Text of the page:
Thales of Miletus was a renowned polymath who lived from approximately from 620-546 BCE. He delved into many fields of study, making advancements in mathematics, astronomy, meteorology, cosmology and various other forms of science and philosophy. Although very little specific information is known about Thales’ ideas and discoveries, his glowing reputation has survived because of the massive influence he had on philosophers, scholars and scientists who succeeded him. One such famous admirer of Thales was the distinguished philosopher, Aristotle, who recorded many tales about the scholar from Miletus, including one story where Thales made himself a quick fortune just to spite his unkind neighbors.
As the story goes, Thales of Miletus’ scholarly motivations were incredibly pure—he was said to have pursued his studies for the enjoyment of learning and curiosity, instead of a mere desire to profit from his discoveries. Thales’ countrymen, according to Aristotle, teased the philosopher for this characteristic, insinuating that while he had a wise sense for science and philosophy, he contrastingly had no business-sense whatsoever. The comments of these neighbors were so rude and hurtful that Thales reportedly became determined to prove them wrong. Summoning all of his knowledge about weather, nature and economics, Thales quickly developed a scheme that would make him an incredibly wealthy man. Aristotle recorded how the philosopher allegedly made his fortune:
“The story is as follows: people had been saying reproachfully to him that philosophy was useless, as it had left him a poor man. But he, deducing from his knowledge of the stars that there would be a good crop of olives, while it was still winter and he had a little money to spare, used it to pay deposits on all the oil-presses in Miletus and Chios, thus securing their hire. This cost him only a small sum, as there were no other bidders. Then the time of the olive-harvest came, and as there was a sudden and simultaneous demand for oil-presses he hired them out at any price he liked to ask. He made a lot of money, and so demonstrated that it is easy for philosophers to become rich, if they want to; but that is not their object in life. Such is the story of how Thales gave proof of his cleverness” (The Politics, Book I, Bekker page 1259a).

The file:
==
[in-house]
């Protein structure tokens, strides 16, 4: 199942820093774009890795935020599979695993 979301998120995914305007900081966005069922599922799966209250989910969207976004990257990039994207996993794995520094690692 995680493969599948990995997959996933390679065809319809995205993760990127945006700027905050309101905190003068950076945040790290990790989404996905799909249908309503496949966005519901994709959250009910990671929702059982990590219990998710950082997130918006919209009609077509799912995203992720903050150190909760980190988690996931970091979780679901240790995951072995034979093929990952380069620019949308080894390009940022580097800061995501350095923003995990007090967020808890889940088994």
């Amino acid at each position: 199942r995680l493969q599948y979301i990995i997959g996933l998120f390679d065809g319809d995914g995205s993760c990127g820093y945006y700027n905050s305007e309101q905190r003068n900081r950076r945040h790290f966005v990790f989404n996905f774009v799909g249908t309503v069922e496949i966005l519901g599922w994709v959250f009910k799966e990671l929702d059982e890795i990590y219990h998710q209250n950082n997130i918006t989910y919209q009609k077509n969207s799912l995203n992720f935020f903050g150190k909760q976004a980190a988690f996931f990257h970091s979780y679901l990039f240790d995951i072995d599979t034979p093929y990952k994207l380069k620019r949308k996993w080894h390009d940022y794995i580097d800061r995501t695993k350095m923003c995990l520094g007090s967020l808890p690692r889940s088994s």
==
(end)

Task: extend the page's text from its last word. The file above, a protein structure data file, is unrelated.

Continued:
Although such monopolies as the one created by Thales are discouraged and often illegal in the modern day, Aristotle was a great fan of the ploy and touted Thales’s oil-press hustle as an ultimate example of smart moneymaking. No doubt, he also enjoyed the story as an example of a philosopher taking his theoretical knowledge and repurposing it for a pragmatic and profitable use.
Written by C. Keith Hansley
Picture Attribution: (Depiction of Thales of Miletus from the Promptuarii Iconum Insigniorum of Guillaume Rouille (1518?-1589), [Public Domain] via Creative Commons).
- The Politics by Aristotle, translated by T. A. Sinclair and revised by T. J. Saunders. London: Penguin Classics, 1962, 1992.